One has finally received from the library Brave New Words: The Oxford Dictionary of Science Fiction by Jeff Prucher. Boy, has Oxford really loosened up lately. They’ve got the adorable Erin McKean running the show in the States, they look online for citations, and, impressively, they canvassed openly for terms for this dictionary (via a confusing page at Jesse Sheidlower’s site).

It never ceased to be surprising how many science-fiction words date back to the 19th century (time travel[l]er, antigravity, dystopia) and how many to the early 20th (extraterrestrial, homeworld, humanoid).

But the thing that gets me – and let me speak as a linguist here – is how many “sci-fi” terms you hear once and instantly and perfectly understand. The biggie is terraforming. The first time you ever heard that word you immediately knew what it meant. And you never, ever had cause to use it in conversation. (But quick: Infer vs. imply? Lay vs. lie?) I suppose bionic. Maybe stasis. (It’s given here in its invariant singular form; “stases field” was a source of an argument between me and WGBH over Star Trek captioning.) Alien means “foreigner” only in the context of a U.S. green card.

There are, however, too many words having to do with fans (or faans or faaans, but don’t trust the listed pronunciation). Let’s not pretend this dictionary is strictly descriptivist and he’s just writing down what’s out there. Servo isn’t in the book, but a dozen words with three to five citations having to do with being some kind of superfan (or whatever) are all listed. Edit, please. These words are insufferable, like the fans themselves. (But where is the word fanboy?)

I would have expected more terms from The X-Files. (X-Phile is in there.) Bibliographies of one form or another take up more than 60 pages, rather badly typeset at that. I think the Whole Earth Catalog (early editions) would be a good citation source.

More annoying is the typography. It’s about as bad as you can get without actually using Arial, or while actually telling yourself you know what you’re doing with typography.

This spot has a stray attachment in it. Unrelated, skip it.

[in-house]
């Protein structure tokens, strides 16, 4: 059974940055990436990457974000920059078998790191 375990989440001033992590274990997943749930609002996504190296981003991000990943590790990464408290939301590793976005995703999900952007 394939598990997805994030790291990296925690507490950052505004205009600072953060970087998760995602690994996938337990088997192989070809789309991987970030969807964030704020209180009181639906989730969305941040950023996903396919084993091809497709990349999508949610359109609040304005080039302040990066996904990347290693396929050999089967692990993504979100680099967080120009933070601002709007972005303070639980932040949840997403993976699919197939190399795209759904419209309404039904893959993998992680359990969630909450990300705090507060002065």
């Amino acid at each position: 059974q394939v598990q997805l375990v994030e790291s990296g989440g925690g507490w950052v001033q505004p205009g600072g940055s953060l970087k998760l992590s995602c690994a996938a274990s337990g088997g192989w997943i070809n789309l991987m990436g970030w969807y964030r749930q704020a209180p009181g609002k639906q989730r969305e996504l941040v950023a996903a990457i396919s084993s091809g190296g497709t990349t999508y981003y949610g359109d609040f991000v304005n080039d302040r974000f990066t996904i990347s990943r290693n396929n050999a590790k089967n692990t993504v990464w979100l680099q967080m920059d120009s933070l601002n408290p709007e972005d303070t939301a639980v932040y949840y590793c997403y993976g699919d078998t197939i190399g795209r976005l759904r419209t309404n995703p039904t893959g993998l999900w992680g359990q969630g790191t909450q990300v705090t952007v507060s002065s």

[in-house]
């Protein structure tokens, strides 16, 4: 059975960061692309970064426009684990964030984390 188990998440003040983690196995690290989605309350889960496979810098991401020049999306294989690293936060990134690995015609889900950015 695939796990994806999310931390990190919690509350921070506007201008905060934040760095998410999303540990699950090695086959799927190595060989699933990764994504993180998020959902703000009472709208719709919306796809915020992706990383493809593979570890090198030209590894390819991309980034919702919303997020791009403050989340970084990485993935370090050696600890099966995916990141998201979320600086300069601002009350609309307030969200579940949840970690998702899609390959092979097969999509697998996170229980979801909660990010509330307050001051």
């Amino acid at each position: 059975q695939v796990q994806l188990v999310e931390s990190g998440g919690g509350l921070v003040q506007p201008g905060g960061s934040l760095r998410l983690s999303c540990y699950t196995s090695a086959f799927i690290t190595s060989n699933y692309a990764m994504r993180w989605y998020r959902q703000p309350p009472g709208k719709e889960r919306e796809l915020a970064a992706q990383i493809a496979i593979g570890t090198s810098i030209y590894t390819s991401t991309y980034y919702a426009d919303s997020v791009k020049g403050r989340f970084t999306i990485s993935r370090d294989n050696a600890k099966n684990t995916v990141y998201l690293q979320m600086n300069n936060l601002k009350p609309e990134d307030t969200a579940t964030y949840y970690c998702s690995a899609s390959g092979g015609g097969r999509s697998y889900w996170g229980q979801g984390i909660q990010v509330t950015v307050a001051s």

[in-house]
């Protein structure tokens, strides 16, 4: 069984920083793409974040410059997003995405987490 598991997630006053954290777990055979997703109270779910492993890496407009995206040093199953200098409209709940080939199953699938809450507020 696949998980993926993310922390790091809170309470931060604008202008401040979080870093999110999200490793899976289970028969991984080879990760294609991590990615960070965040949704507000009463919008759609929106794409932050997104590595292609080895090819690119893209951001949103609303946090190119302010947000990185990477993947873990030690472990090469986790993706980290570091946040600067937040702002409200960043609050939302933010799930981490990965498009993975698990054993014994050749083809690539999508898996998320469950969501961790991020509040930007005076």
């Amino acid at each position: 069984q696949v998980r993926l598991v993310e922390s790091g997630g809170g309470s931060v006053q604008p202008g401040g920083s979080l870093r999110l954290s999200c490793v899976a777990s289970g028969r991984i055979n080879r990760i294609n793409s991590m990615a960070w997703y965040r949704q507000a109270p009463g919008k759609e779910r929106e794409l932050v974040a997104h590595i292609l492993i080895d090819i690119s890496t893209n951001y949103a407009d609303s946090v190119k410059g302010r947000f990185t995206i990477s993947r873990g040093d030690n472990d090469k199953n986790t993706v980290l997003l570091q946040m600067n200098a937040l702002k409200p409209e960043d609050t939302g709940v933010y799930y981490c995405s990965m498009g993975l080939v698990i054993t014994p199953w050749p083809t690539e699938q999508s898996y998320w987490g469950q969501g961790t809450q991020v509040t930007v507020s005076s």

• Body copy in Utopia, citation text in Bell Gothic (oddly). The tracking is erratic (look at first citation for mutant). There isn’t enough lead. The measure is too wide. (Two sides of the same coin.)
  • They use fake small caps, sometimes with true caps.
  • The term ’bot is continually written as ‘bot, a smart-quotes aberration anyone could have caught at any time in the production process. (Shoot ‘Em Up?)
  • Speaking of which, this is yet another book with the Microsoft Word/Web-page deviancy of a blank line between paragraphs and no paragraph indention. It works onscreen and in business letters; it’s ignorant and second-rate in a printed book. (However, a useful transplantation from online text is the book’s practice of differentiating ellipses used in the original from ellipses added editorially […]. Prucher also keeps track of ambiguous line-break hyphens in original sources.)
  • Chapter-break pages giving cute little synopses of different themes (time travel, weapons, Star Trek) use Utopia Italic when necessary, but with additional fake italic sloping. I don’t know how you manage that apart from defining a style to use an italic typeface and also “adding italic.”
  • Font sizes changes randomly, as in the two spellings of relaxicon. Character sizes in IPA text are variable.

To mention a few lexemes:

  • Isn’t a flash crowd really a flash mob?
  • The infix -h- is pleasingly listed as indicating the word “is being used humorously or in a fannish context.” Hence the currently popular ghey (it’s two syllables with an epenthesized vowel), which I adore.
  • Homo superior: No citation from Pete Shelley? It’s clearly the same sense.
  • A few of the definitions simply aren’t that great. Look at science fiction: “[A] genre (of literature, film, etc.) in which the setting differs from our own world (e.g. by the invention of new technology, through contact with aliens, by having a different history, etc.), and in which the difference is based on extrapolations made from one or more changes or suppositions; hence, such a genre in which the difference is explained (explicitly or implicitly) in scientific or rational, as opposed to supernatural, terms.” Is that long enough for you? (“Hence”?) Time paradox: “An event or condition, caused by something a time travel[l]er does while in the past, that is logically impossible based on the state of the universe in their original time.”
  • I remember being a schoolboy and actually believing that real people referred to the sun as Sol. Can’t you just imagine Isaac Asimov uttering that word in some kind of CBC Radio interview? And nobody else saying it out loud, ever?

Now, what is the most agreeable term in the dictionary?

sense of wonder
[A] feeling of awakening or awe triggered by an expansion of one’s awareness of what is possible or by confrontation with the vastness of space and time, as brought on by reading science fiction.

In the immortal words of Martin Prince, keep watching the skies.

The foregoing posting appeared on Joe Clark’s personal Weblog on 2007.09.24 15:48. This presentation was designed for printing and omits components that make sense only onscreen. (If you are seeing this on a screen, then the page stylesheet was not loaded or not loaded properly.) The permanent link is:

(Values you enter are stored and may be published)



None. I quit.

Copyright © 2004–2024